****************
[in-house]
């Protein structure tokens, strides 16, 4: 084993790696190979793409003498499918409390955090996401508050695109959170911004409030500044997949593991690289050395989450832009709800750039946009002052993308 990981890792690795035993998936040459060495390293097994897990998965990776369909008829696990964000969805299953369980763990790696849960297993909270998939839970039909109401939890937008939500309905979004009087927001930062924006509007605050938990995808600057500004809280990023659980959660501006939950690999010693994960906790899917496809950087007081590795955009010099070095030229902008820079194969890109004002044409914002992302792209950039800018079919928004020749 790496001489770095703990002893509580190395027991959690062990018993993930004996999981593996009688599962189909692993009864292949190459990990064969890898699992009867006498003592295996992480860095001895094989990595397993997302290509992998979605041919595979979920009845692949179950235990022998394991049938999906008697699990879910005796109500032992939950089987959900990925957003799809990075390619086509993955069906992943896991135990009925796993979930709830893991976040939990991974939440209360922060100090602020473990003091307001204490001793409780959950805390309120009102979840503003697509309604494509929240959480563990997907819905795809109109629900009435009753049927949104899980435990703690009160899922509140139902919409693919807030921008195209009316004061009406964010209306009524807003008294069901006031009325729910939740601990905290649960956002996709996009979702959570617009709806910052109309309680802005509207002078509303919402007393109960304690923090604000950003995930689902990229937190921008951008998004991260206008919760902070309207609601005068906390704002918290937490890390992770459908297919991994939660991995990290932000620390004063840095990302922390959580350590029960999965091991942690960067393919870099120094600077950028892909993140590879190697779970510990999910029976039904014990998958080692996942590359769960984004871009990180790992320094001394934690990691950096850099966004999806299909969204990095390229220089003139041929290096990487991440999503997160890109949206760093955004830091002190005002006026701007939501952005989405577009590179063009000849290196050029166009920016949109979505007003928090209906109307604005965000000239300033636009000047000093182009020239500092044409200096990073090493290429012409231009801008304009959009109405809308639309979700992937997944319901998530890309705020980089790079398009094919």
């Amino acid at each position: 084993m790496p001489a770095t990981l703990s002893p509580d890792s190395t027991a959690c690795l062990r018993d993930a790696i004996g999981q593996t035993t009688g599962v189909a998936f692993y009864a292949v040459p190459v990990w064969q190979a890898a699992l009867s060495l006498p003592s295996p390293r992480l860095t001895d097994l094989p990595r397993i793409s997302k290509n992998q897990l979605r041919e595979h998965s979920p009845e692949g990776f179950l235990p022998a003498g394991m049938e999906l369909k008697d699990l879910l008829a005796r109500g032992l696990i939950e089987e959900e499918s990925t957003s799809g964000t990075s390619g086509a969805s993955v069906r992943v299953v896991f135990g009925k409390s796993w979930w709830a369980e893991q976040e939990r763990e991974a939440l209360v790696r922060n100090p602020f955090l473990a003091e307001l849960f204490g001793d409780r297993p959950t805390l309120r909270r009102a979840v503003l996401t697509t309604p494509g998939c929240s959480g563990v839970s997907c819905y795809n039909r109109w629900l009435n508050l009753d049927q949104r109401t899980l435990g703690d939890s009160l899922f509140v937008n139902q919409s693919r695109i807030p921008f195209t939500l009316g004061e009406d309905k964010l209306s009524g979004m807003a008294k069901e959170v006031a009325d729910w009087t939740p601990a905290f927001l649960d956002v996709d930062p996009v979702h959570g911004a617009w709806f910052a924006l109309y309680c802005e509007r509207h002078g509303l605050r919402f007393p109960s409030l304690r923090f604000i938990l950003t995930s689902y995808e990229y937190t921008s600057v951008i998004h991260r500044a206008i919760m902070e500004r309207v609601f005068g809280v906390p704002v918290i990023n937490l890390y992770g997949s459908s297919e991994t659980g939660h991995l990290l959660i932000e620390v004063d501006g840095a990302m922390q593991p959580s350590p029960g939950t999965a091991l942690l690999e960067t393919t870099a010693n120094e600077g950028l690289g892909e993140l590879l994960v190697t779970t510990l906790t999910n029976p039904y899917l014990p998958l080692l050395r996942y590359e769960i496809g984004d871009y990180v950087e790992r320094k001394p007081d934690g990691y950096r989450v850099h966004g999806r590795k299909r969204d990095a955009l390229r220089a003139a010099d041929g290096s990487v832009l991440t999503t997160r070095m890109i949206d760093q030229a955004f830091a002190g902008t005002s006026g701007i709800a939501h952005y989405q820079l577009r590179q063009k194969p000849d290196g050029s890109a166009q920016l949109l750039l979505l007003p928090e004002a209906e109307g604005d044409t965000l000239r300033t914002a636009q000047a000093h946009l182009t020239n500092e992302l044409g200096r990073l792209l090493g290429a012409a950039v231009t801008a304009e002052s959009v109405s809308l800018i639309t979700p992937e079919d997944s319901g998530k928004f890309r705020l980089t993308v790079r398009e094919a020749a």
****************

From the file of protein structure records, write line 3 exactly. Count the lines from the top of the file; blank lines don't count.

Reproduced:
């Amino acid at each position: 084993m790496p001489a770095t990981l703990s002893p509580d890792s190395t027991a959690c690795l062990r018993d993930a790696i004996g999981q593996t035993t009688g599962v189909a998936f692993y009864a292949v040459p190459v990990w064969q190979a890898a699992l009867s060495l006498p003592s295996p390293r992480l860095t001895d097994l094989p990595r397993i793409s997302k290509n992998q897990l979605r041919e595979h998965s979920p009845e692949g990776f179950l235990p022998a003498g394991m049938e999906l369909k008697d699990l879910l008829a005796r109500g032992l696990i939950e089987e959900e499918s990925t957003s799809g964000t990075s390619g086509a969805s993955v069906r992943v299953v896991f135990g009925k409390s796993w979930w709830a369980e893991q976040e939990r763990e991974a939440l209360v790696r922060n100090p602020f955090l473990a003091e307001l849960f204490g001793d409780r297993p959950t805390l309120r909270r009102a979840v503003l996401t697509t309604p494509g998939c929240s959480g563990v839970s997907c819905y795809n039909r109109w629900l009435n508050l009753d049927q949104r109401t899980l435990g703690d939890s009160l899922f509140v937008n139902q919409s693919r695109i807030p921008f195209t939500l009316g004061e009406d309905k964010l209306s009524g979004m807003a008294k069901e959170v006031a009325d729910w009087t939740p601990a905290f927001l649960d956002v996709d930062p996009v979702h959570g911004a617009w709806f910052a924006l109309y309680c802005e509007r509207h002078g509303l605050r919402f007393p109960s409030l304690r923090f604000i938990l950003t995930s689902y995808e990229y937190t921008s600057v951008i998004h991260r500044a206008i919760m902070e500004r309207v609601f005068g809280v906390p704002v918290i990023n937490l890390y992770g997949s459908s297919e991994t659980g939660h991995l990290l959660i932000e620390v004063d501006g840095a990302m922390q593991p959580s350590p029960g939950t999965a091991l942690l690999e960067t393919t870099a010693n120094e600077g950028l690289g892909e993140l590879l994960v190697t779970t510990l906790t999910n029976p039904y899917l014990p998958l080692l050395r996942y590359e769960i496809g984004d871009y990180v950087e790992r320094k001394p007081d934690g990691y950096r989450v850099h966004g999806r590795k299909r969204d990095a955009l390229r220089a003139a010099d041929g290096s990487v832009l991440t999503t997160r070095m890109i949206d760093q030229a955004f830091a002190g902008t005002s006026g701007i709800a939501h952005y989405q820079l577009r590179q063009k194969p000849d290196g050029s890109a166009q920016l949109l750039l979505l007003p928090e004002a209906e109307g604005d044409t965000l000239r300033t914002a636009q000047a000093h946009l182009t020239n500092e992302l044409g200096r990073l792209l090493g290429a012409a950039v231009t801008a304009e002052s959009v109405s809308l800018i639309t979700p992937e079919d997944s319901g998530k928004f890309r705020l980089t993308v790079r398009e094919a020749a």